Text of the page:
The Trump administration is launching a new effort to speed up the development of vaccines to prevent Covid-19, according to a news report.
Citing two people familiar with the matter, Bloomberg reported Wednesday that the administration is launching a program, dubbed “Operation Warp Speed,” to potentially have 300 million doses of vaccine against the virus that causes Covid-19, SARS-CoV-2, by January. The financial news service compared the effort – which will enlist government agencies, the drug industry and the military – to the Manhattan Project, the effort during World War II to develop nuclear weapons, reporting that it would cut the time to develop a vaccine by as much as eight months. President Donald Trump directed Alex Azar, secretary of health and human services, to expedite vaccine development, and officials from the administration have already been meeting for three to four weeks, Bloomberg reported.
A vaccine against the virus – along with widespread testing and contact tracing – is considered key to reopening the country and ending the lockdown that has kept Americans sequestered at home and, as of this week, has led to 30 million Americans becoming jobless, including 3.8 million who filed new jobless claims, as businesses have been forced to close. Still, most estimates for when a vaccine could become available project that happening in at least 12-18 months.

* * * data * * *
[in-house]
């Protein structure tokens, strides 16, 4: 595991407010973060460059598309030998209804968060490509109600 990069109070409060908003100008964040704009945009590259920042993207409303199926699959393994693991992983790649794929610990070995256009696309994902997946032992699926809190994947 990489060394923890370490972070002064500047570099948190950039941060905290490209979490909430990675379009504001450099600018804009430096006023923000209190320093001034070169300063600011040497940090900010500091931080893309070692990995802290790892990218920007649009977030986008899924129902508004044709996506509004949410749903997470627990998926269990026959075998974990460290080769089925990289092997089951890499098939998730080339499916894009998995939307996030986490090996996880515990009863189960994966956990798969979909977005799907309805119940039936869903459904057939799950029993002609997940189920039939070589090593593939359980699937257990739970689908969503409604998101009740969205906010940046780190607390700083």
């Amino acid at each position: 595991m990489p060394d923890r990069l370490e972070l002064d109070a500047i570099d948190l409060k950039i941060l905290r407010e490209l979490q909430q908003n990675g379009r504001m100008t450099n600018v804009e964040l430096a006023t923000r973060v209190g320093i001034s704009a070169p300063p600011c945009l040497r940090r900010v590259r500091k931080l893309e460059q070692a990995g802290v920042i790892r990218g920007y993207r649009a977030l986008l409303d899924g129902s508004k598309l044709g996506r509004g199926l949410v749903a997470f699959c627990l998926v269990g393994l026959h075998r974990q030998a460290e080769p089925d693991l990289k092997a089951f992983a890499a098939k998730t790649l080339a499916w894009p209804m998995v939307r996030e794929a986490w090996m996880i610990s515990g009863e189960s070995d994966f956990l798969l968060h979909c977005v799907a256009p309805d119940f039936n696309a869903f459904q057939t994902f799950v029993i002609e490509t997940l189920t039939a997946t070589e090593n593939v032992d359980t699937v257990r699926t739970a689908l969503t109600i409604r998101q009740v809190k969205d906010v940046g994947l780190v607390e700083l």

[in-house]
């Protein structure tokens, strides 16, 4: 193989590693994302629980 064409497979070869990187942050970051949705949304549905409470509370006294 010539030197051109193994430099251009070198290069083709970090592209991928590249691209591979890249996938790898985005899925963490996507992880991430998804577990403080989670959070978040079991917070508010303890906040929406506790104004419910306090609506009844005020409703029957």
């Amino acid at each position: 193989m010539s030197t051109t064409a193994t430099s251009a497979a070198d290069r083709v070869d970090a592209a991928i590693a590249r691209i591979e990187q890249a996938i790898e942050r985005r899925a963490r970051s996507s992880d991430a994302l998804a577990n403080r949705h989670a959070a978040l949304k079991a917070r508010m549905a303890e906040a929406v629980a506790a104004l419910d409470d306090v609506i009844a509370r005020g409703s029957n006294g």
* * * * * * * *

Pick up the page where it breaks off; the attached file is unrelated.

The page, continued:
With so much hinging on efforts that seem unlikely to bear fruit for at least a year, it’s no surprise that others have also sought to streamline and expedite development of vaccines and drugs for Covid-19. Indeed, numerous companies have already launched programs to develop vaccines against SARS-CoV-2, with several product candidates already seeing rapid clinical development.
On Thursday, British drugmaker AstraZeneca said it had entered a partnership with the University of Oxford to develop a vaccine developed at the institution, ChAdOx1 nCoV-19, which is already in a Phase I/II clinical trial that may have data as early as next month. Meanwhile, Moderna plans to enter its vaccine, mRNA-1273, into a Phase II trial, assuming it’s successful in the ongoing Phase I trial. A Chinese firm, CanSino Biologics, is also running a Phase II study.
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